Our design approach is based on the assumption that technology development is not sufficient to make a community more reflective [Mumford, 2000]. We will devise “breaching experiments” [Crabtree, 2004]—a combination of technical and social infrastructures meant to trigger change into the relationship between communities and their patterns of interaction [Brown et al., 1994]. We will triangulate quantitative and qualitative data by combining usage data (e.g., log files on frequency of use, features used, data sets opened or saved), direct observation (i.e., focus groups per community every four months, supported by video recording), pre- and post-questionnaires, and unstructured interviews (as needed).

Significance

Reflective communities require new knowledge, new tools, and new processes for the integration and co-evolution of social and technical systems that have the potential to transform design, working, collaborating, learning, and discovery for all people. The developments will create new levels of support for effective computer-mediated human-human interaction and new computational mechanisms for social knowledge construction. The authentic and long-term use and detailed assessment of the proposed research will serve as a scientific model that shows how fostering and supporting reflective communities is desirable, how it can be enhanced, and how their strengths and weaknesses can be identified.
Reflective communities have an important role to play in public life. The proposed research will contribute to the objectives of the human-centered computing program by: (1) supporting the co-evolution of communities, systems, practices, and tasks; (2) promoting and enhancing interactions and interdependencies among information, technical infrastructures, and social systems; and (3) constructing mixed-reality environments facilitating collaboration across communities by addressing problems of mutual interest.

Expected Outcomes

This research has the potential to transform the EI community into a force that will have a broader impact on our country’s future energy use patterns and behaviors by better integrating new technologies.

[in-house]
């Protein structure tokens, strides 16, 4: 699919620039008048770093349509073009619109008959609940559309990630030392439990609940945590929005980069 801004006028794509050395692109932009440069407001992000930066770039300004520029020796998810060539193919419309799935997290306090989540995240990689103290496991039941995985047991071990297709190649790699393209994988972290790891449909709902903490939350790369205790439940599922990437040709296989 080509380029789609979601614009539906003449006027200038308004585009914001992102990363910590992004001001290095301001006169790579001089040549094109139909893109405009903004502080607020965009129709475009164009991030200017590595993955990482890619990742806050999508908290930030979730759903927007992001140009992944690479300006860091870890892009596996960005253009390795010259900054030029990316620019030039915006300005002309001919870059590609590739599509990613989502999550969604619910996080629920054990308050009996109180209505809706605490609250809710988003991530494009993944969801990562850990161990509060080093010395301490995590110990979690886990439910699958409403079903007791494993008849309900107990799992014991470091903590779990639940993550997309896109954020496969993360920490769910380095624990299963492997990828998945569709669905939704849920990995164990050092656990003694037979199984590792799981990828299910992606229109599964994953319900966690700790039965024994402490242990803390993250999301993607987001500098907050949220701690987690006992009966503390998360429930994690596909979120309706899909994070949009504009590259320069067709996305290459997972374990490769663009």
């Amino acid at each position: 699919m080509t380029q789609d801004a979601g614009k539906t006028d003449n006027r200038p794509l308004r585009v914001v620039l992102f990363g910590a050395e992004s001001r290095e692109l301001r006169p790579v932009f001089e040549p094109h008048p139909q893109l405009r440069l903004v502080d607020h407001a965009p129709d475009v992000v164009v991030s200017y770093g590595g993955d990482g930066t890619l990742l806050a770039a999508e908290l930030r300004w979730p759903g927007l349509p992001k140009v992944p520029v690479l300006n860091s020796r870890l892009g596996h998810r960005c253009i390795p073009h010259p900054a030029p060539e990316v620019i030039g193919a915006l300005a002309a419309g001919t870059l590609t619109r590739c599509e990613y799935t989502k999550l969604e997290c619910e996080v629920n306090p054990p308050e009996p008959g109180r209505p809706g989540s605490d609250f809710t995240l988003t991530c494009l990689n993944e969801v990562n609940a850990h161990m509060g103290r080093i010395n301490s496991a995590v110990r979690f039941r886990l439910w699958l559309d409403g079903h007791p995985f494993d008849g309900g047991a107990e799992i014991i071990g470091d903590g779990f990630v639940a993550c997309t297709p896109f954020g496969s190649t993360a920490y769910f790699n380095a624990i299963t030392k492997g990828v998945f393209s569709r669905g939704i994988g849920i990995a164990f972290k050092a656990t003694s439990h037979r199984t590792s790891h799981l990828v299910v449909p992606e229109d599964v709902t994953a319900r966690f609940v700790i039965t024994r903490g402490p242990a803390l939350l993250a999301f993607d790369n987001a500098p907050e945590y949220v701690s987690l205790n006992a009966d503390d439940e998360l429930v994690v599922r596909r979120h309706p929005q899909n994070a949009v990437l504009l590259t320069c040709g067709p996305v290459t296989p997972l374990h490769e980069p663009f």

References


Anderson, C. (2004) "The Long Tail," Wired, 12(10).
Arias, E., Eden, H., Fischer, G., & Scharff, E. (1998) Creating Shared Understanding through Collaborative Design with the Envisionment and Discovery Collaboratory, submitted to CHI'99, University of Colorado at Boulder.
Brown, J. S., Duguid, P., & Haviland, S. (1994) "Toward Informed Participation: Six Scenarios in Search of Democracy in the Information Age," The Aspen Institute Quarterly, 6(4), pp. 49-73.
Carroll, J. M. & Rosson, M. B. (2007) "Participatory Design in Community Informatics," Design Studies, 28(3), pp. 243-261.
Crabtree, A. (2004) "Design in the Absence of Practice: Breaching Experiments." In 5th International Conference on Designing Interactive Systems, Cambridge, MA, pp. 59-68.
EI (2009) "Energy Initiative Home Page."
Fischer, G. & Eden, H. (2007) "Fostering and Supporting Reflective Communities
with Mixed-Reality Environments," University of Colorado at Boulder,
Holmes, T. (2007) "Eco-Visualization: Combining Art and Technology to Reduce Energy Consumption." In Proceedings of Creativity & Cognition, ACM, pp. 153-162.
Miskelly, C. & Fleuriot, C. (2006) ""Layering Community Media in Place," Digital Creativity, 17(3), pp. 163-173.
Mumford, E. (2000) "Socio-Technical Design: An Unfulfilled Promise or a Future Opportunity." In Proceedings of the Ifip Tc9 Wg9.3 International Conference on Home Oriented Informatics and Telematics, "If at Home: Virtual Influences on Everyday Life": Information, Technology and Society, June.
Surowiecki, J. (2005) The Wisdom of Crowds, Anchor Books, New York.